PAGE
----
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Olympus OM-D E-M5 - Sample Images: ISO Peformance

Audley Jarvis

By Audley Jarvis


  • Recommended by TR
Olympus OM-D E-M5


Our Score


User Score

Review Price £1,150.00

ISO 200 is sharp, detailed and noise-free.

ISO 400 shows very little difference from ISO 200.

At ISO 800 the E-M5 is still producing high quality images, with only the merest hint of noise.

At ISO 1600 noise has begun to creep in with a softening of detail, but it's not a great problem.

ISO 3200 shows a more marked increase in noise, with a more noticeable softening of detail.

ISO 6400 is where image quality begins to break down, especially when viewing images at 100% or more.

At ISO 12,800 and image quality is starting to get a bit ropey.

The top setting of ISO 25,600 might help you out in an emergency but is otherwise best avoided.

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Mike B

May 15, 2012, 7:22 pm

Nice camera but needs to be £250 cheaper given you can get a Panasonic GH2 with 14-42mm lens for £570 (or £900 with 14-140mm zoom). Still I am sure it will drop over time to a more reasonable level and should spur Panasonic on to release a GH3!

Jerome Nolas

May 15, 2012, 9:27 pm

Right on! I wrote basically the same on the other web site and they almost stoned me to death...I am sure people will be happy with the camera but the price is ridiculous, that's all....have a nice day "Olympusians" and enjoy jour camera.

Martin Daler

May 16, 2012, 3:22 am

I'm sure it's a great tool. What I don't get is, when the camera has neither a pentaprism nor a spooled film canister, why is the designed hobbled by those anachronistic design constraints?

I would have thought that, freed from the need to house those fixed elements, camera designers would exploit the new-found freedom to accommodate other more pressing needs - more pressing, that is, than simply harking back to old times. It seems such a shame to squander their design freedoms in this way.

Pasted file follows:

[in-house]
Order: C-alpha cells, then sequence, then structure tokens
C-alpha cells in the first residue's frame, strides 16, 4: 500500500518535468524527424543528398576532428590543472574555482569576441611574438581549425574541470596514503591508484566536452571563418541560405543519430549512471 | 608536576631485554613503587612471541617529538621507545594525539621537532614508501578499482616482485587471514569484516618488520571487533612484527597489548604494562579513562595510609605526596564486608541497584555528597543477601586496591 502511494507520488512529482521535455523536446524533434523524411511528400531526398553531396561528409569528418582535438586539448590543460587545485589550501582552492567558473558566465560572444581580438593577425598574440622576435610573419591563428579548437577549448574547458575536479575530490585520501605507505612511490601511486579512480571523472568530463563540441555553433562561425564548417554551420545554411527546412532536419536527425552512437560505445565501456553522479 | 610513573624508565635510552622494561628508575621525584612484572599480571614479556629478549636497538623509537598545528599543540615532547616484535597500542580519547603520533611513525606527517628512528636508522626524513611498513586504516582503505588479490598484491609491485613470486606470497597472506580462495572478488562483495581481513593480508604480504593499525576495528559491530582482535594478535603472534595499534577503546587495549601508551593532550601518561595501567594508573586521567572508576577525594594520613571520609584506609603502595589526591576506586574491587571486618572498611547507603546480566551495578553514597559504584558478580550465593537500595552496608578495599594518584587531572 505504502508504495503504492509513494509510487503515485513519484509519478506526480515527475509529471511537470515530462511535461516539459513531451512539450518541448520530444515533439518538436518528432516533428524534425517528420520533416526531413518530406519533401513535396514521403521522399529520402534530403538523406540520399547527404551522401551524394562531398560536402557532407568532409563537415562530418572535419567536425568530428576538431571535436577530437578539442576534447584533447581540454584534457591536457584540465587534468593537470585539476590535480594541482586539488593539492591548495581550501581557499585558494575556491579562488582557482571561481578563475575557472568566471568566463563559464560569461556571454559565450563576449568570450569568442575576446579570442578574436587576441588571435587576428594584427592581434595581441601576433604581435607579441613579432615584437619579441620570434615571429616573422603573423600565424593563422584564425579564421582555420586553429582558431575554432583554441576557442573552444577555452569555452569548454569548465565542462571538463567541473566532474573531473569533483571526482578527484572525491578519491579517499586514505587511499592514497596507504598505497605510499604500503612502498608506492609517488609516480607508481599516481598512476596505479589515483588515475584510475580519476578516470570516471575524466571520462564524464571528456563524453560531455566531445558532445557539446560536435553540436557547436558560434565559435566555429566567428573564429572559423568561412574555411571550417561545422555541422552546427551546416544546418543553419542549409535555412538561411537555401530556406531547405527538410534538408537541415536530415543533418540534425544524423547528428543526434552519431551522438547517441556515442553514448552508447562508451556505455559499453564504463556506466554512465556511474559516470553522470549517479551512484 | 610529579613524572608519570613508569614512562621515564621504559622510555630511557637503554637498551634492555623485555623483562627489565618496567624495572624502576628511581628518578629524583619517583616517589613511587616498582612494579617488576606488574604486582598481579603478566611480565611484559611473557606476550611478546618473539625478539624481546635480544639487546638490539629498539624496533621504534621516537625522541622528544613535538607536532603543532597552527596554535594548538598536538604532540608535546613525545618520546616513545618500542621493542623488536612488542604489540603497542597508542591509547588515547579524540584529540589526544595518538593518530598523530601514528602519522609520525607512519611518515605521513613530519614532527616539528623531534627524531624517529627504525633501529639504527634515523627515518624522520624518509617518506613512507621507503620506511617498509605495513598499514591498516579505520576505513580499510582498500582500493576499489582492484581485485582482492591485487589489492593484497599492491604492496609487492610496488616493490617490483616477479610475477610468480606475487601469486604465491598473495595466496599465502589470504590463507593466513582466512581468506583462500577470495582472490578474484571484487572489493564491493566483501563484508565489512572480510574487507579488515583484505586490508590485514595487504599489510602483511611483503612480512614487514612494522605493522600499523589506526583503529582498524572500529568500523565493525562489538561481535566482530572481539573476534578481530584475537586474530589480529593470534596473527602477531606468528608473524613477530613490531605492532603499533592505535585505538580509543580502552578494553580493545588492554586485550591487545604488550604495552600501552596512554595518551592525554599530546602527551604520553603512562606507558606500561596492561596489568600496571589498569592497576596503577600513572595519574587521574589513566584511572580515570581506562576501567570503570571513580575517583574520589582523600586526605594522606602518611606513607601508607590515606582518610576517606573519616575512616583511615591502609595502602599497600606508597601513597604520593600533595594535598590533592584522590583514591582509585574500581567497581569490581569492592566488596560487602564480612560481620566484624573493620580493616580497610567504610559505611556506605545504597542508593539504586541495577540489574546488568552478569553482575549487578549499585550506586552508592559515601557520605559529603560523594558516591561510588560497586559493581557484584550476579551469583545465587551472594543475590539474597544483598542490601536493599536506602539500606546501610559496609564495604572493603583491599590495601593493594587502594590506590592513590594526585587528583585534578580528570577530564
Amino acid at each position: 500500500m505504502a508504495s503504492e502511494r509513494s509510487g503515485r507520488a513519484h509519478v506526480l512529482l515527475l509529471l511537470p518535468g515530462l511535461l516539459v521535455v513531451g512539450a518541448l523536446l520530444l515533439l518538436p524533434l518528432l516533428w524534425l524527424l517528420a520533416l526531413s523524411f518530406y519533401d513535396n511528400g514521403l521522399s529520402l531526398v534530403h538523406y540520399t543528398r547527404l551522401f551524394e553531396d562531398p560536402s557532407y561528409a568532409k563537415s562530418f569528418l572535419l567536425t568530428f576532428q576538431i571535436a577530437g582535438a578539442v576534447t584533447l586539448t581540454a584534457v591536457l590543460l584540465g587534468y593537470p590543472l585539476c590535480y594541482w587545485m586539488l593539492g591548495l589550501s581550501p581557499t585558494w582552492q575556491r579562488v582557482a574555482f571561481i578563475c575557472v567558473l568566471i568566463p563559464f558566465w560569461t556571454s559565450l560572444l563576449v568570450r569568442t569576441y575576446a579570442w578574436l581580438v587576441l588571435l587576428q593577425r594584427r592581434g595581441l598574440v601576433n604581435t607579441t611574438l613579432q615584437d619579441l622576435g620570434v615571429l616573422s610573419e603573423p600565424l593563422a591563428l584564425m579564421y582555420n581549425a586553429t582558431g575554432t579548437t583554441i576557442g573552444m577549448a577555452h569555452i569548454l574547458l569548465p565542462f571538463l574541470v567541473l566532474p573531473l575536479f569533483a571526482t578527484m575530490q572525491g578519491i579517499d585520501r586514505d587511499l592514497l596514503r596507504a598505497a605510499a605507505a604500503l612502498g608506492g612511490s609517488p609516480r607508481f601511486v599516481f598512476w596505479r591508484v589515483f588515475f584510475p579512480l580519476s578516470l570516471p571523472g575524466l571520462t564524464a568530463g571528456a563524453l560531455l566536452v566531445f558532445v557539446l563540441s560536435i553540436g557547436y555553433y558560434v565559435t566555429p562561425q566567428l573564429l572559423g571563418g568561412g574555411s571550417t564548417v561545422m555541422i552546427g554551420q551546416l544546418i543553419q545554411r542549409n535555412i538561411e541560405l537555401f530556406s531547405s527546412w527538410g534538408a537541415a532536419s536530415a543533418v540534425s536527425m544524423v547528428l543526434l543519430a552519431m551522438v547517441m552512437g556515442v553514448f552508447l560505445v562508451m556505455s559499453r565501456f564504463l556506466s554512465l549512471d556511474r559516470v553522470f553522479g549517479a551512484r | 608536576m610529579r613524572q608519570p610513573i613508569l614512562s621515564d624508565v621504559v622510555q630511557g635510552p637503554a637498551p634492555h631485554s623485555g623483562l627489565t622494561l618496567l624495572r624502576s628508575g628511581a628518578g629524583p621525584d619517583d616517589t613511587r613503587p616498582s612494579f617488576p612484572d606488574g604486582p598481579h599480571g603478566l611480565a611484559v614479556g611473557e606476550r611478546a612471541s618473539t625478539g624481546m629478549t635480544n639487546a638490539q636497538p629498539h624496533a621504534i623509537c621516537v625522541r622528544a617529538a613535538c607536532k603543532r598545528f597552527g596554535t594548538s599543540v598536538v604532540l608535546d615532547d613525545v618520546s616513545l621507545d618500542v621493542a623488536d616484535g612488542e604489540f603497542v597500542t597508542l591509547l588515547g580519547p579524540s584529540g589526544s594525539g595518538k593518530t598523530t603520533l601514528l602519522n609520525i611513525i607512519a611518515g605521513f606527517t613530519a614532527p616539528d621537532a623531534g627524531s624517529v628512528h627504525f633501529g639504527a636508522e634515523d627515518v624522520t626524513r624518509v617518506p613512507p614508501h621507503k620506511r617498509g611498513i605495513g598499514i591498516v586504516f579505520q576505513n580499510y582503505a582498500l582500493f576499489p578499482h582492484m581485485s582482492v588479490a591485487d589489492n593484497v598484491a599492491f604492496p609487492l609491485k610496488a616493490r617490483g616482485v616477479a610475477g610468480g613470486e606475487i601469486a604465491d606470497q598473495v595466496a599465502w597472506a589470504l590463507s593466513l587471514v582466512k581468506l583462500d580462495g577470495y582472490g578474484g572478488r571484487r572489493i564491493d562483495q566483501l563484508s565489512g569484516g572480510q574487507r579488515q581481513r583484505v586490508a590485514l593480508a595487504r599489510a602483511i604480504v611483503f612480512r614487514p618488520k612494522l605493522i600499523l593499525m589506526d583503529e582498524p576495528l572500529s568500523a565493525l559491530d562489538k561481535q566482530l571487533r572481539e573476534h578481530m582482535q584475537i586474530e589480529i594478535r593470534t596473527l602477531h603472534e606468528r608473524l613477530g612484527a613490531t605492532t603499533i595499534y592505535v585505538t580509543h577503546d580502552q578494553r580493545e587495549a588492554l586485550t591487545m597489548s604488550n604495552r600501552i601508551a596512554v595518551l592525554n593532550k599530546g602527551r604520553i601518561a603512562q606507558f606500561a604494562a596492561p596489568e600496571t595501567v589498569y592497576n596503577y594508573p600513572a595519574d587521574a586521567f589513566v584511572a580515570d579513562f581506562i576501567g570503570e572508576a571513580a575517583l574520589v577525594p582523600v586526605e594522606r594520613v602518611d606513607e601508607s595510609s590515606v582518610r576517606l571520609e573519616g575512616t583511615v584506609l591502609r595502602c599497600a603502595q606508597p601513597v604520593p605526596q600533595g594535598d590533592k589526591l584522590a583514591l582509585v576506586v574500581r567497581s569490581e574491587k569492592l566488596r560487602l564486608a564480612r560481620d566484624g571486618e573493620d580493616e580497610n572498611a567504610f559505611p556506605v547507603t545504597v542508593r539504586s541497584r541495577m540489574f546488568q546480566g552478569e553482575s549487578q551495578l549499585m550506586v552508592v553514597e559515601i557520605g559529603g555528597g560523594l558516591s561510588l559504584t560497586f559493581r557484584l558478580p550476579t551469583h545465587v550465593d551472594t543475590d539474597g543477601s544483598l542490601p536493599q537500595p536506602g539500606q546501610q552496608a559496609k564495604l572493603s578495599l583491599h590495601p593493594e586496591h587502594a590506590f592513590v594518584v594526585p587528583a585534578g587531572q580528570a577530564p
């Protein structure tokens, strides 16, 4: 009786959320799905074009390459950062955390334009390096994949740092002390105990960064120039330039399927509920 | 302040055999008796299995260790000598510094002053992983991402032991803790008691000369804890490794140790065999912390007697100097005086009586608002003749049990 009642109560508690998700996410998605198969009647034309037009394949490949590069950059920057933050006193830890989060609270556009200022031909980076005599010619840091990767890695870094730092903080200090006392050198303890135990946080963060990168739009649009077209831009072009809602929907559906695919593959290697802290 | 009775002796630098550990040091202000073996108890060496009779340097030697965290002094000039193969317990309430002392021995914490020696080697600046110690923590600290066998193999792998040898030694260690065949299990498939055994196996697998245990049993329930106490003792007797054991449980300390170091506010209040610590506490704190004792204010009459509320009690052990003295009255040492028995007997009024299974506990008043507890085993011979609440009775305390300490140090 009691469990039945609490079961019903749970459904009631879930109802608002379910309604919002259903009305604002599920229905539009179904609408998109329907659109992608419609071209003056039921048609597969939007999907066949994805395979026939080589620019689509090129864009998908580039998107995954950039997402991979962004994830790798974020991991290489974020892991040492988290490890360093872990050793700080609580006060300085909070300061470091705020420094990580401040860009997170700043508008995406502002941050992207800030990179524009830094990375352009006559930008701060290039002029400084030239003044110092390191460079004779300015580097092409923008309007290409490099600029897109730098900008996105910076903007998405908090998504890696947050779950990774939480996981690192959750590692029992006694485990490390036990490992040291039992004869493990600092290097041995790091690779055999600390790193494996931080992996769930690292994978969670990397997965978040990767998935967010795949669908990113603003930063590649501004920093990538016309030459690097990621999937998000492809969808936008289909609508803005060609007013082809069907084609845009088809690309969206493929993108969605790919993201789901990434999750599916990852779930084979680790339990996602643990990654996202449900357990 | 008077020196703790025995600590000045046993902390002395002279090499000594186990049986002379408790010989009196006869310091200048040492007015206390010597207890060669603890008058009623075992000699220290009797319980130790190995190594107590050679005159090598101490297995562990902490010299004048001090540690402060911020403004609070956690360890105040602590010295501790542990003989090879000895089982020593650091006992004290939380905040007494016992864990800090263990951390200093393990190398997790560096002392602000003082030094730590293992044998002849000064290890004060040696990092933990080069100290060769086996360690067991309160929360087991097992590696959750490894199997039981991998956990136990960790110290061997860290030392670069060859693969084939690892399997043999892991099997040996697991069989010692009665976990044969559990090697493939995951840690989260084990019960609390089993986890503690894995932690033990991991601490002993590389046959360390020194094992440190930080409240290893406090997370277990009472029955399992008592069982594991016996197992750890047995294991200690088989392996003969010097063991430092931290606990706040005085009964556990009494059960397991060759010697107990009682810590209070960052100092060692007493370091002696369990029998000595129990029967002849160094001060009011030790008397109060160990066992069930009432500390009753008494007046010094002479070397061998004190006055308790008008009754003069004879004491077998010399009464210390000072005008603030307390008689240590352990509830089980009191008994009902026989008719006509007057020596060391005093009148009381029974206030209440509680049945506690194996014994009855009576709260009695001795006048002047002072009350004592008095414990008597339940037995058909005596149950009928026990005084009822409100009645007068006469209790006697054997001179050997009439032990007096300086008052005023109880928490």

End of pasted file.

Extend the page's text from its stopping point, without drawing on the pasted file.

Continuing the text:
I understand that retro sells, but even cameras with a more modern cut to their cloth still seem to cleave to these old designs. Like the funky Pentax yellow job, all in-your-face modernity - it still is basically just a pastiche on the old pentaprism/mirrorbox/film canister and take-up spool paradigm. Yet that camera has none of those elements within, so why does it pretend from the outside that it has?



May 16, 2012, 7:57 pm

Martin - part of the reason for the particular design of this camera (specifically the lump on top) is necessitated by internal components, namely the IS system, which is actually rather large.

Beyond that, I think there's a lot of stock held in the shape a camera "ought" to be. To be fair, the current form factors are remarkably practical. I'd be interested to know what sort of shape you'd make a camera, though! :)

Martin Daler

May 16, 2012, 10:30 pm

I'd look at how best to hold and use a camera and design a shape that fits well in the hand - I'd prioritise that over accommodating phantom internals.

So even if the traditional slab 'n cylinder model has its advantages, they could still do something about the corners, especially the one that cups in the left hand. They could come up with a shape which makes it just as easy and natural to shoot portrait as landscape - maybe even look beyond the shape and consider a swivelling sensor or other solution to switch easily - who knows.

It just seems madness to cripple their room for maneouvre by saddling themselves with empty constraints.

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